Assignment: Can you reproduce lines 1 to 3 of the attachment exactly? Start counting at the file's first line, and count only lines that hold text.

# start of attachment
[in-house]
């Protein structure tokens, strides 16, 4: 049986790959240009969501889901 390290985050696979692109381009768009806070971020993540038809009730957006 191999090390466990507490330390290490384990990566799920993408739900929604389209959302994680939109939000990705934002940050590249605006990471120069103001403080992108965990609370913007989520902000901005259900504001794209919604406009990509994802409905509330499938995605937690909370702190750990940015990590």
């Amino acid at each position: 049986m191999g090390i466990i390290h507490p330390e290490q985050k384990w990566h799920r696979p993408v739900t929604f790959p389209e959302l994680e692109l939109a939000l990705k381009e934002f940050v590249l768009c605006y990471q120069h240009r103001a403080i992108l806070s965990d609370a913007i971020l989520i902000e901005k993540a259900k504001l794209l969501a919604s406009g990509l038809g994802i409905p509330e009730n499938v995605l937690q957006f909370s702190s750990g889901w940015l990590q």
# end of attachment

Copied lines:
[in-house]
């Protein structure tokens, strides 16, 4: 049986790959240009969501889901 390290985050696979692109381009768009806070971020993540038809009730957006 191999090390466990507490330390290490384990990566799920993408739900929604389209959302994680939109939000990705934002940050590249605006990471120069103001403080992108965990609370913007989520902000901005259900504001794209919604406009990509994802409905509330499938995605937690909370702190750990940015990590």
């Amino acid at each position: 049986m191999g090390i466990i390290h507490p330390e290490q985050k384990w990566h799920r696979p993408v739900t929604f790959p389209e959302l994680e692109l939109a939000l990705k381009e934002f940050v590249l768009c605006y990471q120069h240009r103001a403080i992108l806070s965990d609370a913007i971020l989520i902000e901005k993540a259900k504001l794209l969501a919604s406009g990509l038809g994802i409905p509330e009730n499938v995605l937690q957006f909370s702190s750990g889901w940015l990590q």